daylight vs daytime what difference

what is difference between daylight and daytime

English

Alternative forms

  • day-light

Etymology

From Middle English daye-lighte, dey liȝht, dailiȝt, day-liht, dai-liht (also as days lyȝt, daies liht), equivalent to day +‎ light. Cognate with Saterland Frisian Deegeslucht, Daisljoacht (daylight), West Frisian deiljocht (daylight), Dutch daglicht (daylight), German Tageslicht (daylight).

Pronunciation

  • IPA(key): /ˈdeɪlaɪt/
  • Rhymes: -aɪt

Noun

daylight (countable and uncountable, plural daylights)

  1. The light from the Sun, as opposed to that from any other source.
  2. A light source that simulates daylight.
  3. (countable, photometry) The intensity distribution of light over the visible spectrum generated by the Sun under various conditions or by other light sources intended to simulate natural daylight.
  4. The period of time between sunrise and sunset.
  5. Daybreak.
    • 1835, Sir John Ross, Sir James Clark Ross, Narrative of a Second Voyage in Search of a North-west Passage …, Volume 1, pp.284-5
      Towards the following morning, the thermometer fell to 5°; and at daylight, there was not an atom of water to be seen in any direction.
  6. Exposure to public scrutiny.
  7. A clear, open space.
  8. (countable, machinery) The space between platens on a press or similar machinery.
  9. (idiomatic) Emotional or psychological distance between people, or disagreement.
  10. The gap between the top of a drinking-glass and the level of drink it is filled with.
    Coordinate term: heeltap

Synonyms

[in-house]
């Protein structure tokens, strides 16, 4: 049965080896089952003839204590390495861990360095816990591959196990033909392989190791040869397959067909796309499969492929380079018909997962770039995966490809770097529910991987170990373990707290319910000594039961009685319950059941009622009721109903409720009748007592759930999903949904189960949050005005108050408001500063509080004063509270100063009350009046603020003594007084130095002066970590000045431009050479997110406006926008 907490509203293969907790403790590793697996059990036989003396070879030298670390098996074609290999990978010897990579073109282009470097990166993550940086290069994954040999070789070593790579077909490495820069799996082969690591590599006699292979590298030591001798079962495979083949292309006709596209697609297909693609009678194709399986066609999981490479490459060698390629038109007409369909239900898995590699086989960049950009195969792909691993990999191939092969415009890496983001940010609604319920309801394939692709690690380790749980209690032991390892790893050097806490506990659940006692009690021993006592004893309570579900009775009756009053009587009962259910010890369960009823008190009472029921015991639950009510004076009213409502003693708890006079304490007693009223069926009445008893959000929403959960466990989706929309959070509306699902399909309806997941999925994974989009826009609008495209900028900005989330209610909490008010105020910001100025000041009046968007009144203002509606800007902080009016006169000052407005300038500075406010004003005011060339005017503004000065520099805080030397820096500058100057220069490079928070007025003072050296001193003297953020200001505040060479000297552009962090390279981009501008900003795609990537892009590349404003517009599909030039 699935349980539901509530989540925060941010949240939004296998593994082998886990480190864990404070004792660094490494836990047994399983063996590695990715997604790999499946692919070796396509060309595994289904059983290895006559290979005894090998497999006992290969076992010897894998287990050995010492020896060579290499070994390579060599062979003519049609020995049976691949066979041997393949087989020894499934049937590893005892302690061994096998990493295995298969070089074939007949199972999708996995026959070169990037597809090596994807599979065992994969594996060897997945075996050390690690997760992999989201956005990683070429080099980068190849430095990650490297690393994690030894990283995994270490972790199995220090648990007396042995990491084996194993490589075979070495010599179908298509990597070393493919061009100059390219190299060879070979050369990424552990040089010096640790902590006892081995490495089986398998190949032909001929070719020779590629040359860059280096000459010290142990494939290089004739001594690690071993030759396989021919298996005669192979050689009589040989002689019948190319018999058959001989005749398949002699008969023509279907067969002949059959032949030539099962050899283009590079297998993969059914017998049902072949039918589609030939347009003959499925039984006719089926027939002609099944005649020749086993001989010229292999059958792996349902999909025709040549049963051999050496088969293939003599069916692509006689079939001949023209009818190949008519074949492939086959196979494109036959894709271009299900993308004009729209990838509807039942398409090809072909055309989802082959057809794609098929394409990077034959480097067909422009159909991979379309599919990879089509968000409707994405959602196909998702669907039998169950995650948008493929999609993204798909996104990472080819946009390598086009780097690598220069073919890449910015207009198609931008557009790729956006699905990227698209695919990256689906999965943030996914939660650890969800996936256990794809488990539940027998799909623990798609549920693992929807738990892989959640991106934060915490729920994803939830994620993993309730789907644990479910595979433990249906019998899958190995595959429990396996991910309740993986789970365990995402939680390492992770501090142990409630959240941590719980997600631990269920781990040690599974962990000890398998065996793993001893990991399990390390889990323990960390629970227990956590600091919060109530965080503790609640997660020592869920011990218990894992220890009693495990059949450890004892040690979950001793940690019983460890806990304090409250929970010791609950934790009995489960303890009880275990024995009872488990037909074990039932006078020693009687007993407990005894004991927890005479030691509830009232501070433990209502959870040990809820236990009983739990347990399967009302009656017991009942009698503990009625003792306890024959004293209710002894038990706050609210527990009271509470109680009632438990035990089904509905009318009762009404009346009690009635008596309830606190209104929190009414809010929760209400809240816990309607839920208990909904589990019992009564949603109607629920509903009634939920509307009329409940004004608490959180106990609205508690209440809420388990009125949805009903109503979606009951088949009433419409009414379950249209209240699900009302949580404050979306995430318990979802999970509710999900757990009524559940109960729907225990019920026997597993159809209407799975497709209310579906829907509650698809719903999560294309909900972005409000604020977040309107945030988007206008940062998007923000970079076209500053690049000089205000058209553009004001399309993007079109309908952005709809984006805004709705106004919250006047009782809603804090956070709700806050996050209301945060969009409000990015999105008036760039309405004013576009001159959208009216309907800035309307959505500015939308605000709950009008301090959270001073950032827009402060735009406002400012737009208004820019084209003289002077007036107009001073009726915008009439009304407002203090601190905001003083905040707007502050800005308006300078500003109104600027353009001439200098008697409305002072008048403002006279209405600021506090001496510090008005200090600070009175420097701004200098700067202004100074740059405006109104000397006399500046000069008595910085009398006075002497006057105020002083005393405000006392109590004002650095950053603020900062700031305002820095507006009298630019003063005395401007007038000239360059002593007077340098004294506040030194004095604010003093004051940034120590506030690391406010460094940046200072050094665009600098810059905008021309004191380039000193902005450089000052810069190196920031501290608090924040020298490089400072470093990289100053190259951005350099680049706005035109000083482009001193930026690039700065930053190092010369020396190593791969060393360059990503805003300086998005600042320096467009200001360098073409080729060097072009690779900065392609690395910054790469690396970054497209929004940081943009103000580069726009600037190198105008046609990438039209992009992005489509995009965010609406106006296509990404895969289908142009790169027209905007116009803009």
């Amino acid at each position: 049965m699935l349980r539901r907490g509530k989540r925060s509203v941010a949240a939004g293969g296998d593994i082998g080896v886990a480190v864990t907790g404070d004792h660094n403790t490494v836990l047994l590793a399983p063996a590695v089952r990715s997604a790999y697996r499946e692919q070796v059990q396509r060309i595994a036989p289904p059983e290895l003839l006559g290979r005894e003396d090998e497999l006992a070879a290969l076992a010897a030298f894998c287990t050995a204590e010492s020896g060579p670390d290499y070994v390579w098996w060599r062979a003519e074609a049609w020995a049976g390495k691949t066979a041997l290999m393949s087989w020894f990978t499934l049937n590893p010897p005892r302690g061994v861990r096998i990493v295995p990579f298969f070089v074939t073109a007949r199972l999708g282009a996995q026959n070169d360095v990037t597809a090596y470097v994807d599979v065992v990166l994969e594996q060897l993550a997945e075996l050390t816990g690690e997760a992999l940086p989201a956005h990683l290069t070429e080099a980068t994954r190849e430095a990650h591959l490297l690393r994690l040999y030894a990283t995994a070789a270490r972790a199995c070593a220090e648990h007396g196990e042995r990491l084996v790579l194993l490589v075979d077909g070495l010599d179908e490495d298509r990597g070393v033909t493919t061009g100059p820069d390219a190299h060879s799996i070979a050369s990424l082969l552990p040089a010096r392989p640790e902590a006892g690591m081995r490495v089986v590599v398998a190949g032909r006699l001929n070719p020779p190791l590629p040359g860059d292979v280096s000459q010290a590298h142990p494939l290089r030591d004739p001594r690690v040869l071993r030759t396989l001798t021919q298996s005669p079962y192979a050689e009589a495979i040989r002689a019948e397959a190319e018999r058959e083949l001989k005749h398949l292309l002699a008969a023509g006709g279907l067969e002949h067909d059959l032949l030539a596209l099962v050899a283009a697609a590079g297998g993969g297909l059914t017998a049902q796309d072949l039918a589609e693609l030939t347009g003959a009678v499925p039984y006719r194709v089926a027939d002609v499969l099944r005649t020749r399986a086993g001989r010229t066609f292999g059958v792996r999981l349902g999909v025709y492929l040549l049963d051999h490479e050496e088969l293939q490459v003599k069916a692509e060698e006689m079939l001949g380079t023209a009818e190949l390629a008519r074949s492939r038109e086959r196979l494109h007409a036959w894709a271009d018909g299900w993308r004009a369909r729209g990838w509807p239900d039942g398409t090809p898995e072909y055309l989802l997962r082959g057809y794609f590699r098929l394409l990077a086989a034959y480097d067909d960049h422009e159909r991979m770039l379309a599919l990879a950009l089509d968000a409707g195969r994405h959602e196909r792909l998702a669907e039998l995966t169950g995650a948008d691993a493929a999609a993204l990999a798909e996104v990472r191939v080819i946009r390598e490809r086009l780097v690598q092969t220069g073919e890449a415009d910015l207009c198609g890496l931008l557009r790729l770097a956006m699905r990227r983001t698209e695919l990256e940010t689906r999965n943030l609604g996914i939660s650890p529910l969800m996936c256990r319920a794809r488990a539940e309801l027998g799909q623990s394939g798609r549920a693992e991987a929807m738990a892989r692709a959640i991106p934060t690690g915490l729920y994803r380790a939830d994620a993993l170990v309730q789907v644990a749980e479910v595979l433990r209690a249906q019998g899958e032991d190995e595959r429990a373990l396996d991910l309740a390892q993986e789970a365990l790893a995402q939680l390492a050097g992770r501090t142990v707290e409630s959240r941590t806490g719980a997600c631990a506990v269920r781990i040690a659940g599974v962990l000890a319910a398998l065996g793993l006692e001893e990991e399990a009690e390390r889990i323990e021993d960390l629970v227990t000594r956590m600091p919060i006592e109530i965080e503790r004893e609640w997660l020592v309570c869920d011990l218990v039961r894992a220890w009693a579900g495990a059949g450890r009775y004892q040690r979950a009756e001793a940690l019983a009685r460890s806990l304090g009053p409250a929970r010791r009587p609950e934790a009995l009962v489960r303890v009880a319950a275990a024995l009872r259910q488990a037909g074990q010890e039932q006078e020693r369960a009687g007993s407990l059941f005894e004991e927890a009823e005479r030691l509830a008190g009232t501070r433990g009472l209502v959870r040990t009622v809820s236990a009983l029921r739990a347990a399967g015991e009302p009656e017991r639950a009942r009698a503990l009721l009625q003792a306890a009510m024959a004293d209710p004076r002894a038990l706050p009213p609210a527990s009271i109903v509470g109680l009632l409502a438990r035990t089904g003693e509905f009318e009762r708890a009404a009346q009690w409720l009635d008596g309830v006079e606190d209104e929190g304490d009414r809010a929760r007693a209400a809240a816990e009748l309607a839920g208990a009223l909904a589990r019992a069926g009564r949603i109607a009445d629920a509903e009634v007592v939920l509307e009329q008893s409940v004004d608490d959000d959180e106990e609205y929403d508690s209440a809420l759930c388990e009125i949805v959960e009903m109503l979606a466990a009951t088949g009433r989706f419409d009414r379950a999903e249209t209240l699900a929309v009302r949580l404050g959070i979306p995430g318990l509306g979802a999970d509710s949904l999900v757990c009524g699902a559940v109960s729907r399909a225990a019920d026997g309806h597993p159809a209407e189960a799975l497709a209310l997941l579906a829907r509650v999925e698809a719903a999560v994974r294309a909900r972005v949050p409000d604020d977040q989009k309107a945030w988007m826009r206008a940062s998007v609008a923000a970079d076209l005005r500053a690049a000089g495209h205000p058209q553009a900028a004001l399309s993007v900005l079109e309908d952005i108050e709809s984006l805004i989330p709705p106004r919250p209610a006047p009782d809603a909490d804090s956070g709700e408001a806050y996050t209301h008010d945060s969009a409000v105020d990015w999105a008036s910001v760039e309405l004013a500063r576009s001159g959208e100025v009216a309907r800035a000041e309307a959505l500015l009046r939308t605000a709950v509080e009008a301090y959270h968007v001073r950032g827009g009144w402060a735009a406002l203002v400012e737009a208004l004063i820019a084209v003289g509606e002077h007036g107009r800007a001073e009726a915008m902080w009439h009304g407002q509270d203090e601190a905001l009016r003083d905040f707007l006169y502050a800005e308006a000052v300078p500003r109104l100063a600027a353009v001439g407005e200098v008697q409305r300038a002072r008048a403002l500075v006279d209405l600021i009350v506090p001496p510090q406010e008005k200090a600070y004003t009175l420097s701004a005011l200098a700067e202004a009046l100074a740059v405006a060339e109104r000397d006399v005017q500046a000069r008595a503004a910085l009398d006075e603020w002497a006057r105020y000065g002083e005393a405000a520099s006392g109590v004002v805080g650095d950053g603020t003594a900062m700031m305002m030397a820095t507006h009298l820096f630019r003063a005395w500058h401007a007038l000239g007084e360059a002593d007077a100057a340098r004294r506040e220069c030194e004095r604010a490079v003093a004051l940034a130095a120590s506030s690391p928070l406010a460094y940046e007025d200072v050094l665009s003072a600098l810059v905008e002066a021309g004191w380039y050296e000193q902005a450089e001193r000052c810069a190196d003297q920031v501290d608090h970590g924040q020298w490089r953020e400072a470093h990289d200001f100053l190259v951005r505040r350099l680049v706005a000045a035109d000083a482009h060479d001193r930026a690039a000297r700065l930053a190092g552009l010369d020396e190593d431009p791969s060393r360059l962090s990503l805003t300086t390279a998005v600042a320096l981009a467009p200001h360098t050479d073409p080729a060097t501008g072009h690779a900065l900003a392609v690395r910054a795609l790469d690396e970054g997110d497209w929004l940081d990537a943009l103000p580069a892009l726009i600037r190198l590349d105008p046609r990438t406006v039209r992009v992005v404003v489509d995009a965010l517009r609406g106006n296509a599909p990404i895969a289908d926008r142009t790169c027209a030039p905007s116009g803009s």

• (light from the Sun): sunlight, sunshine
  • (period between sunrise and sunset): daytime; see also Thesaurus:daytime
  • (daybreak): dayspring, sunrise; see also Thesaurus:dawn

Antonyms

  • night
  • darkness

Derived terms

  • broad daylight, in broad daylight
  • daylight robbery
  • see daylight

Translations

References

  • (gap between glass and drink): 1873, John Camden Hotten, The Slang Dictionary

Verb

daylight (third-person singular simple present daylights, present participle daylighting, simple past and past participle daylighted or daylit)

  1. To expose to daylight
    • 1895, H. G. Wells, The Time Machine, Chapter 7, [1]
      [] the Morlocks, subterranean for innumerable generations, had come at last to find the daylit surface intolerable.
    • 1953, C. S. Lewis, The Silver Chair, Collins, 1998, Chapter 15,
      [] she was not looking at the daylit, sunny world which she so wanted to see.
  2. (architecture) To provide sources of natural illumination such as skylights or windows.
  3. To allow light in, as by opening drapes.
  4. (landscaping, civil engineering) To run a drainage pipe to an opening from which its contents can drain away naturally.
  5. (intransitive) To gain exposure to the open.
    The seam of coal daylighted at a cliff by the river.

Translations

See also

  • dawn
  • sunrise
  • sunset

Anagrams

  • light day


English

Alternative forms

  • day-time

Etymology

day +‎ time

Pronunciation

  • IPA(key): /ˈdeɪtaɪm/

Noun

daytime (usually uncountable, plural daytimes)

  1. The time of daylight; the time between sunrise and sunset.

Synonyms

  • day, upsun; see also Thesaurus:daytime

Antonyms

  • night, nighttime; see also Thesaurus:nighttime

Derived terms

  • daytimes

Translations

Adjective

daytime (not comparable)

  1. Pertaining to daytime; appropriate to the day.
  2. Happening during the day.
    daytime television

Synonyms

  • (pertaining to daytime): day
  • (happening during the day): day

Antonyms

  • (pertaining to daytime): evening, night, nighttime
  • (happening during the day): evening, night, nighttime

Translations

Anagrams

  • Maytide

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